The international nonprofit World Vision has a history of taking former bike share bikes, refurbishing them, and placing them with communities in need.
Bike share systems evolve — they might choose to incorporate pedal-assist bicycles, switch operators and software systems, or go from docked to dockless. Inevitably, some companies go out of business completely.
In August 2021, Colorado’s Boulder BCycle announced that its entire fleet would be converted to new, all-electric bikes. The switch accompanied a small system expansion, adding new stations in key areas and underserved neighborhoods, as well as a change in structure, with BCycle taking over ownership and operation of the system (it was previously structured under a nonprofit model). The new all-white e-bikes proved incredibly popular and by the end of the year, the company reached a milestone of 264,000 trips — more than double any other year.
Though no longer of any use to BCycle, the system’s classic red bikes were still in relatively good shape. Most of the 200-plus bikes are between 5-10 years old and have served thousands of trips. Since sustainability is built into BCycle’s mission, it was important to everyone involved that the bikes see a second life. To help with that, BCycle turned to World Vision, a global humanitarian organization that tackles the causes of poverty and injustice by providing resources to children and their families.
“Our whole goal is to empower communities and ensure that they’re sustainable, so we don’t just throw resources at them or make assumptions,” says Samantha King, corporate engagement director at World Vision. “We go out to the communities and assess what their needs are. Bikes are historically one of the top five needs within communities because of the benefits they offer.”
In addition to hygiene essentials like soap, toothbrushes, and Band-Aids, as well as child necessities like diapers, school supplies, and toys, bikes are requested in every community World Vision is active in, including disaster zones. When it comes to what people need most, bikes check a lot of boxes: they’re able to serve as transportation to essential services like school, jobs, and healthcare appointments, they can help farmers manage operations more efficiently, and they save time and energy, allowing riders to forgo walking miles upon miles to accomplish daily tasks. While World Vision works in much poorer, developing countries, King says that the need for bikes transcends borders.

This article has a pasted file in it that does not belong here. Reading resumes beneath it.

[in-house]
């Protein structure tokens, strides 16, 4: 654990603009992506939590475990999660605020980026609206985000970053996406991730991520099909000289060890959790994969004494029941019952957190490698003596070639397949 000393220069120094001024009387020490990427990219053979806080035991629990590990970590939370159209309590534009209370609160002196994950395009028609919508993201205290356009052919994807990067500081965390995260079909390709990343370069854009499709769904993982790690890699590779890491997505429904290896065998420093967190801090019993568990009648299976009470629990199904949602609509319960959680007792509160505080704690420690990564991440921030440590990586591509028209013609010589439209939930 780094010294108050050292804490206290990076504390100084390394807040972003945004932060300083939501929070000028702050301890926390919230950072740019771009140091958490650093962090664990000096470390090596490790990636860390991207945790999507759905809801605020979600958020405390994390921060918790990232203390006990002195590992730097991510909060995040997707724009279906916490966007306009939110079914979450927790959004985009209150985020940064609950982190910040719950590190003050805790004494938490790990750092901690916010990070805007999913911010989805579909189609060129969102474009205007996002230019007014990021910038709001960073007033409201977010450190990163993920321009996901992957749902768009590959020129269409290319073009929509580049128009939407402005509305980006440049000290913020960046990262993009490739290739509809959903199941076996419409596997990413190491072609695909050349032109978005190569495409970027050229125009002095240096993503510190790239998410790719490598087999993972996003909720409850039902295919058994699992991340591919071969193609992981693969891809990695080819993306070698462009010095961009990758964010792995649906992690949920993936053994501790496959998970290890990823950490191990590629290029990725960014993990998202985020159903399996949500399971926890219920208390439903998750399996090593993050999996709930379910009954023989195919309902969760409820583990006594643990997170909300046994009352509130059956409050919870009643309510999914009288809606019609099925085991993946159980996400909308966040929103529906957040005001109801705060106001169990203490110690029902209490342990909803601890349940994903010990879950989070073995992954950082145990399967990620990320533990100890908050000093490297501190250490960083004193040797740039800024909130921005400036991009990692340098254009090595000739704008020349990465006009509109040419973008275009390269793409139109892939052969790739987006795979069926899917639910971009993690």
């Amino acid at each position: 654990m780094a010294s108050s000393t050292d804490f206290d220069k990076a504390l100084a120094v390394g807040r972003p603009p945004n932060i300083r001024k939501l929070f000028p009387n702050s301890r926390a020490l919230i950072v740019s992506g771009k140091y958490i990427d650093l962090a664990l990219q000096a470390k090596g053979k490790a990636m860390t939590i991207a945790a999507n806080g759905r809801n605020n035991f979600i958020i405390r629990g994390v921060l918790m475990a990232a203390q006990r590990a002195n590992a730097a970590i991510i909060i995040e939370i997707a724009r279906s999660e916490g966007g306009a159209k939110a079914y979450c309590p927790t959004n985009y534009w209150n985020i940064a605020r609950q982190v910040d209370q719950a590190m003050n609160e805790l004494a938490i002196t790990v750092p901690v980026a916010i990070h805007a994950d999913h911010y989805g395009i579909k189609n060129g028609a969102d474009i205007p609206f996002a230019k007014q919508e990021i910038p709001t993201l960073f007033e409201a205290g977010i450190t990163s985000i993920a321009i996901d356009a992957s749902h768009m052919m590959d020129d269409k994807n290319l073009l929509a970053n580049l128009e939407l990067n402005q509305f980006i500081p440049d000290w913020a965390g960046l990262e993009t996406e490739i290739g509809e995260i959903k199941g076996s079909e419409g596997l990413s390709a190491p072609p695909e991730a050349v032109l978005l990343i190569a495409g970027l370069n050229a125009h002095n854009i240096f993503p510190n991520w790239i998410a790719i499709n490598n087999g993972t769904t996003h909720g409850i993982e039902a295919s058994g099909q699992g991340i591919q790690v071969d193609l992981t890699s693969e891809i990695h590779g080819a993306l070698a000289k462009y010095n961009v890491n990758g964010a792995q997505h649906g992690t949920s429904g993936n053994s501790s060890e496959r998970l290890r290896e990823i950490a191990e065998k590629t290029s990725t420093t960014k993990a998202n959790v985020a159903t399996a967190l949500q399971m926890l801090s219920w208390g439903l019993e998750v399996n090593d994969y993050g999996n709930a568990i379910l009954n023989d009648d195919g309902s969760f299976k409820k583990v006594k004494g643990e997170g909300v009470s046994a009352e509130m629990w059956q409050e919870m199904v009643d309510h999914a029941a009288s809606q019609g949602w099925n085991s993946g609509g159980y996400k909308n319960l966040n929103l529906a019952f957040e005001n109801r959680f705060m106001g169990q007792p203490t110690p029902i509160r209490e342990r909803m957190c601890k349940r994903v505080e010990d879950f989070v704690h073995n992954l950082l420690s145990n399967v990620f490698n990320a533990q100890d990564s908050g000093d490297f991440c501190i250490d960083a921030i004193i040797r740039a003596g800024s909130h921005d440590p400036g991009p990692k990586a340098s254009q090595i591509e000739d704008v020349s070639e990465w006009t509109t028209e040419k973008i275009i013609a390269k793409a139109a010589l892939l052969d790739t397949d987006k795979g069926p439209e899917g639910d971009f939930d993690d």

“In the U.S., we’re a country with tremendous resources but there’s still tremendous need — many here are experiencing exactly what some of our international communities are experiencing,” says King. “Something as simple as a bike can really change a family’s circumstances for the better.”
Trek Bicycles, BCycle’s parent company, first began donating bikes to World Vision in 2019. That first donation was sent internationally and throughout the years, the company has continued to contribute bikes, most of them coming from bike share. While bike share bikes often need to be refurbished, which mostly means stripping out heavy, now useless hardware, they also are heavy-duty, ideal for being ridden a lot on less-than-ideal road conditions. The latest round of BCycle bikes even has baskets already built-in, a win for most bike commuters.
The Boulder bikes will be kept stateside and rehomed in some of the communities World Vision works with. Jaryl Pool, the strategic operations manager at World Vision, is in charge of ensuring the bikes are properly refurbished and inspected for safety before they’re distributed to community partners in Fife, Washington, Grand Prairie, Texas, Chicago, Illinois, Philippi, West Virginia, and Hartford, Connecticut. Nonprofits and community organizations in those places, many of them faith-based, will then distribute the bikes to individuals in need.
“We don’t work directly with individuals but rather with partners to get these bikes that last mile,” says Pool, noting that this method helps maintain trust and ensure that the community feels empowered. “A lot of the partners work with the unhoused so they have been able to use this partnership to help people get to and from work.”
World Vision has also worked with Native American reservations in New Mexico and the Dakotas, as well as with a lot of schools, particularly high-poverty Title I schools. According to Pool, one child that was struggling with attendance received a bike and ended that year with perfect attendance.
“When we make bikes available to children or communities that need it, it changes their whole perspective of what they can do,” says Pool.
The Boulder BCycle bikes are currently being refurbished at a warehouse in Pennsylvania using funds provided by Boulder Bike Share. Only once they’re deemed completely safe will they continue on to find future homes. The process is seamless and World Vision welcomes donations from other systems. In addition to Trek, the organization has worked with other bike share operators, including Ofo, Spin, and Lime, and there’s a particular beauty to giving shared vehicles new life in historically underserved communities.
“To us, bikes might be for enjoyment or for physical health but for some in our community, these bikes are the sole mode of transportation,” says Pool. “It’s hard to put into words how important they are.”
The Better Bike Share Partnership is funded by The JPB Foundation as a collaboration between the City of Philadelphia, the National Association of City Transportation Officials (NACTO) and the PeopleForBikes Foundation to build equitable and replicable bike share systems. Follow us on Facebook, Twitter and Instagram or sign up for our weekly newsletter. Got a question or a story idea? Email email@example.com.